Mr. Green Owl. Watercolor, 4" x 4" (detail)
Sunday, May 29, 2011
Watercolor, 4" x 4". This small work was in the Up Close show at Sk3tchbook. It's traditionally framed in black with a double mat--something I'm determined not to do anymore. I b'lieve I hate framing more than about anything. Coming up with some fine alternatives (see previous post: La Lechuza) that enable me to paint with watercolor and dispense with the grossly impossible task of cleaning frame glass.
Tuesday, May 24, 2011
Monday, May 23, 2011
This guy came about as an experiment in collage technique, as well as a desire to use watercolor and paper on a canvas surface. Thanks to a uv blocking spray varnish, I can have a good time with watercolor and not have to fret about it fading, or about having to mat and frame under glass.
I used a page from an old Spanish dictionary fragment, wrapped the cradled canvas with it and also used bits from the page to create the spots behind the owl.
Finally, I used a stamp and ink, glazed it with quite a few layers of acrylic varnish, and then sprayed it with twocoats of uv block.
(Btw, Blogger is screwing up, so not every post is allowing me to add images. If there are any ideas out there I am all ears)
Wednesday, May 4, 2011
Pretty much finished. The turquoise of the eye appears more blue in this scan, and only a bit of the turquoise that's around the face shows (there really is more). In finishing, I lifted the paint on the closer bits and warms were applied. Kept darkening the deeper parts and then cooled them a bit with layers of the same turquoise. My white goache (which I usually use for highlights) had turned into some vague jelly-like glop for some reason, so used white matte acrylic instead. Now there's no changing the label.
I'm looking forward to seeing the product all finished and the label stuck to it. I'll post that too, when I can.
As to colors: Sap green mixed with cadmium red for the green; the reds are mostly cadmium and alizarin crimson tweaked with phtalo turquoise, which is a color I've never used before. (I love it, because it's very vivid and strong, but removable when needed, and lightfast). Brown ochre for the wood and bezels--again, it's a color fairly new to me that has a great feel when spread over the paper. It mixes well with other colors, and removes easily. (If you read this, thanks Jakob!) New gamboge (warm but transparent) and lemon were the yellows.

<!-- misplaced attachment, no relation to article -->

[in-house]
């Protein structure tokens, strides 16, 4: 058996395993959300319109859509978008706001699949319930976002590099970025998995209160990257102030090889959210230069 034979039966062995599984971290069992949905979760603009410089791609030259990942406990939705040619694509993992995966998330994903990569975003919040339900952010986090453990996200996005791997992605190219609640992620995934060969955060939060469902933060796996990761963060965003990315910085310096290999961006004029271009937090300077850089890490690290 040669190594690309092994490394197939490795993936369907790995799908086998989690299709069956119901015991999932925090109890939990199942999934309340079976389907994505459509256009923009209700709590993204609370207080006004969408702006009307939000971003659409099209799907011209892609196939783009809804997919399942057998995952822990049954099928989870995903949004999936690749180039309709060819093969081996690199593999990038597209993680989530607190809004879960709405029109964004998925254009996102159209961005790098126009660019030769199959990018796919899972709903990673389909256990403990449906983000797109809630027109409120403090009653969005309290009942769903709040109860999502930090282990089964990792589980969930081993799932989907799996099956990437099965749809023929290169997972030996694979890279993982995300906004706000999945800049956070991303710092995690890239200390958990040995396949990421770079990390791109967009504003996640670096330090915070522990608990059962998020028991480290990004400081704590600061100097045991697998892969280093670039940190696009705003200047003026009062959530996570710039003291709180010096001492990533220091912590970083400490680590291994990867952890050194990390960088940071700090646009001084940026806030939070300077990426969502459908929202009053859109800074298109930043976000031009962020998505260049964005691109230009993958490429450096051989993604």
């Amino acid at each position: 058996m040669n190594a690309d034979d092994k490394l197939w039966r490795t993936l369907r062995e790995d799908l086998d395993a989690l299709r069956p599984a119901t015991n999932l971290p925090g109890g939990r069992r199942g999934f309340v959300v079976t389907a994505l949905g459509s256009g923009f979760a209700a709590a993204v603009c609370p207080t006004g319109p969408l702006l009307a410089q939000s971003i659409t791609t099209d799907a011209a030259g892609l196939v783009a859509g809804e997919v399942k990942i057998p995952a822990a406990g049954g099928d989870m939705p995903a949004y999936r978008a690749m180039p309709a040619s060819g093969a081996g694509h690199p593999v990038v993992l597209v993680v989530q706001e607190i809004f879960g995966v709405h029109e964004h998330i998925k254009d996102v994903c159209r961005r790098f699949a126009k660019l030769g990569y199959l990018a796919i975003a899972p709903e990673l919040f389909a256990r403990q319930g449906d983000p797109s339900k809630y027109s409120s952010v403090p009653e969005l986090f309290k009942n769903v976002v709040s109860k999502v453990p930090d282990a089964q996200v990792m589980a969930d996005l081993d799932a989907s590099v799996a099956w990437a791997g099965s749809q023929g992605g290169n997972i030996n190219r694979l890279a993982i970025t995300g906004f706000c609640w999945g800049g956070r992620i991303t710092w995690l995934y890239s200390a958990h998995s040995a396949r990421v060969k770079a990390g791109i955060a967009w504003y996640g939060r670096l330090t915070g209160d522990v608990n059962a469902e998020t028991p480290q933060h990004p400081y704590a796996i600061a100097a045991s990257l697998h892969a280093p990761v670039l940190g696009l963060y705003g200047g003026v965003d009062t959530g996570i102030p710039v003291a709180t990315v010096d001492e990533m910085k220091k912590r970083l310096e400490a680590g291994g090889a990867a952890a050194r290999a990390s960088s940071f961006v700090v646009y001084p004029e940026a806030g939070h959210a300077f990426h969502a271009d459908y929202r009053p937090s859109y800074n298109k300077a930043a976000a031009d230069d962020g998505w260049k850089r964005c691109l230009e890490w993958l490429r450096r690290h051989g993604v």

Tuesday, May 3, 2011
Just adding darks here in order to model up the features. Wanted to preserve the olive-green so am not using warms or cools yet in the face. I used several font ideas mixed and matched them, and made up some elements as well. Was still unsure how much white to preserve behind the face, which is based on a clock I made for my classroom years ago.
I don't love perfect symmetry--I find it boring and bland in most cases. But I love almost-symmetry. It's stimulating, because even unconsciously the brain is trying to figure out differences in sides when it may not be apparent to the eye at first viewing.. It causes mild discomfort--much better than tedium. In this case (and when I can I'll post the whole label) I made the face a bit different on each side.
Next post: The finished label
Next post: The finished label
Monday, May 2, 2011
After viewing the penciled drawing, the client asked that the nose be changed to not look so "piggish". Outlined using a brush and black india ink, the pencil is then removed with a soft eraser. I like to lay in a light layer of watercolor on most of the drawing to get rid of excess white paper and to establish my color scheme. In this case, the red was a given as that's the color of the product (and rubies). I wanted a familiar complementary scheme with a bit of gold to establish a comfortable feel.
This is the drawing for the label of a new product. The client asked for a bizarre face and rubies, and specifically hand-lettered. The first step was a group of (very) rough sketches. The client was pretty open about letting me have free rein, but wanted watercolor and befitting a "hand-made" style product. It's light pencil (even though I darkened it for the blog) on 300 lb. arches watercolor paper.